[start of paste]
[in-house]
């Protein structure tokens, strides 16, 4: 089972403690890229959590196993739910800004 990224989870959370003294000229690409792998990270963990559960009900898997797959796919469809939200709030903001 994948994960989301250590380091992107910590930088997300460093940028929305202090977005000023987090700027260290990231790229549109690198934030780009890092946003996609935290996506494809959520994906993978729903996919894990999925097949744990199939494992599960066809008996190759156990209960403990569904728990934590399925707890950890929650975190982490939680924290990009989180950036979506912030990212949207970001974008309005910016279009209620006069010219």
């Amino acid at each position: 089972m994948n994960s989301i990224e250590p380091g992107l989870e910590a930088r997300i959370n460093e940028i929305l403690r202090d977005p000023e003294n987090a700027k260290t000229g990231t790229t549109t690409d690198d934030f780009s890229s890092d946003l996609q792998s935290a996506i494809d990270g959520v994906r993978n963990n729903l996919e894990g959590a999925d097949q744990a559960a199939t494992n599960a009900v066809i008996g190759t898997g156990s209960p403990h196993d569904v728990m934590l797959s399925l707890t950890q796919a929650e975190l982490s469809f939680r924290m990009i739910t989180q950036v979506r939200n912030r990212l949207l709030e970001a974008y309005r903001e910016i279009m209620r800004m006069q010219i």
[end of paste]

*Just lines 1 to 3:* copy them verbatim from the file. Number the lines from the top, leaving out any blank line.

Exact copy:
[in-house]
């Protein structure tokens, strides 16, 4: 089972403690890229959590196993739910800004 990224989870959370003294000229690409792998990270963990559960009900898997797959796919469809939200709030903001 994948994960989301250590380091992107910590930088997300460093940028929305202090977005000023987090700027260290990231790229549109690198934030780009890092946003996609935290996506494809959520994906993978729903996919894990999925097949744990199939494992599960066809008996190759156990209960403990569904728990934590399925707890950890929650975190982490939680924290990009989180950036979506912030990212949207970001974008309005910016279009209620006069010219």
């Amino acid at each position: 089972m994948n994960s989301i990224e250590p380091g992107l989870e910590a930088r997300i959370n460093e940028i929305l403690r202090d977005p000023e003294n987090a700027k260290t000229g990231t790229t549109t690409d690198d934030f780009s890229s890092d946003l996609q792998s935290a996506i494809d990270g959520v994906r993978n963990n729903l996919e894990g959590a999925d097949q744990a559960a199939t494992n599960a009900v066809i008996g190759t898997g156990s209960p403990h196993d569904v728990m934590l797959s399925l707890t950890q796919a929650e975190l982490s469809f939680r924290m990009i739910t989180q950036v979506r939200n912030r990212l949207l709030e970001a974008y309005r903001e910016i279009m209620r800004m006069q010219i």